For my grander schemes, such as an on-line version, this is an even more ridiculous idea.

But... what if...

Assistant GMs

Some GMs have assistant GMs. I generally don't, because it's impossible to tell them enough to keep them up to date as to which players need what kinds of weird structure pieces. Of course, this means that I have a player maximum (functionally about five players, despite the fact that my games generally have two or three times that). There's only so much attention I can spend.

The place you're most likely to see AGMs is in large LARPs, where they are charged with mostly just making sure people know the rules and arbitrating when the rules don't apply.

But, really, is there any reason to have them be AGMs? Can't players arbitrate and teach just as well? Sure, the player may be biased, but once word spreads as to which players are bad at it, they won't get asked to do it any more.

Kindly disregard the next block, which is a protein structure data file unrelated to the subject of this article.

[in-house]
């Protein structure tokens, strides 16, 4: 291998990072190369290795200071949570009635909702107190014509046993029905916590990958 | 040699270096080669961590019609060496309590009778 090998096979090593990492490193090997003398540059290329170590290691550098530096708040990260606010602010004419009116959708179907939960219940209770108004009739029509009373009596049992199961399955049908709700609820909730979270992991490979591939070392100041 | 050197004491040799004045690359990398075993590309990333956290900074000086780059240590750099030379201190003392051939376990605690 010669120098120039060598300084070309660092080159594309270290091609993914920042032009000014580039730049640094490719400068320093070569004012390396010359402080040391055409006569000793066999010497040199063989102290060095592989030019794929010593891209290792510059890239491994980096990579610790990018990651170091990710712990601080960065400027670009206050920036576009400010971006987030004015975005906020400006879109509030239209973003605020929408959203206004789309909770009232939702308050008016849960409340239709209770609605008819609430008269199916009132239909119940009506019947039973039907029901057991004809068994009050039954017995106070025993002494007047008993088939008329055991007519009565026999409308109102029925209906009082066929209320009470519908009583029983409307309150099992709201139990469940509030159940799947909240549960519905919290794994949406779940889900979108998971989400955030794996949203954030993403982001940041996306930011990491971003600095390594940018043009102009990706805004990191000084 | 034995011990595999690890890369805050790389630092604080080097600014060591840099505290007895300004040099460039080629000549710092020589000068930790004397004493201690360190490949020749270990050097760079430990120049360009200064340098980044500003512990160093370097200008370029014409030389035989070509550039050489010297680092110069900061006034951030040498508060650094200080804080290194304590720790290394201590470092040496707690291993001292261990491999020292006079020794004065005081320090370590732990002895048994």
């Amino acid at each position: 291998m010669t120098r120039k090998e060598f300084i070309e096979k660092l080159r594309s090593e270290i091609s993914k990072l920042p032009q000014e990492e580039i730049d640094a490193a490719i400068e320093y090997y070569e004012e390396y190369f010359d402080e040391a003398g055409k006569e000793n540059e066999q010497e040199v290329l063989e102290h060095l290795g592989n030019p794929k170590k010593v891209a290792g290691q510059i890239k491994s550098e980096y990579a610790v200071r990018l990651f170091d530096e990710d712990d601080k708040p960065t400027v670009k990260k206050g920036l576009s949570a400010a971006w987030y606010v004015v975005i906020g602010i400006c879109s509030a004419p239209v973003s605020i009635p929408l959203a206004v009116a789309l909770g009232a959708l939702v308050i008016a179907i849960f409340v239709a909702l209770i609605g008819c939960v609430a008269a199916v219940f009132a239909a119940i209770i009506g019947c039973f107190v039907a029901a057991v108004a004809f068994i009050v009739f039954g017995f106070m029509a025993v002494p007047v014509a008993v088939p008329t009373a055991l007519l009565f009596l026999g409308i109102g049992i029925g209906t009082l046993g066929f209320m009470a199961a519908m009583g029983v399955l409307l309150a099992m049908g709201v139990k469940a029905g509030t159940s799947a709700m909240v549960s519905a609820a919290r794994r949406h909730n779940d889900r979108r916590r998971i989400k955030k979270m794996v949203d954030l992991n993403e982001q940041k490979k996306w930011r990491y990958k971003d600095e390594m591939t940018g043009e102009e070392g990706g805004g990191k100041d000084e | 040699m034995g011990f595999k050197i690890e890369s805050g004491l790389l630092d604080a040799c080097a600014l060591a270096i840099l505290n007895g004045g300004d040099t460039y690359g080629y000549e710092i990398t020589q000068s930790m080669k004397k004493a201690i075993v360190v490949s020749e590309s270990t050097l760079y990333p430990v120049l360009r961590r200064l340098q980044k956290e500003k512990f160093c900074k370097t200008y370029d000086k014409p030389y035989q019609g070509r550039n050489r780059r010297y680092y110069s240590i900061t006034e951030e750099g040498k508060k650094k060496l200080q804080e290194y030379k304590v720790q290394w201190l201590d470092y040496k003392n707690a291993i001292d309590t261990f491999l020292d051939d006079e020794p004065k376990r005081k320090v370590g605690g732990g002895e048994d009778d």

Can't this be used to create a kind of "pryamid scheme" for teaching new players? Instead of the GM spending time, a player spends time. This lets the game scale functionally infinitely.

At that point, the real question is how to track so many player's needs... or to automate their ability to create pieces that fit those needs.

Bleah. Sorry, this was long.

1 comment:

PJammaGod said...

Not a bad little theory on the construction of RPG's and games in general Craig. Your piece on the three kinds of GM styles was bang on the mark from my (now getting surprisingly long) experience.

The issue of entry-level is certainly a difficult one to tackle and a bane for programmer and GM alike. How do you keep up the level of complexity and involvement for the veterans while easing in the new players with as little difficulty. It seems as though the two cannot be reconciled (Veterans vs. Newbies) without sacrificing either or dumming down the system for both.

Keep the stuff coming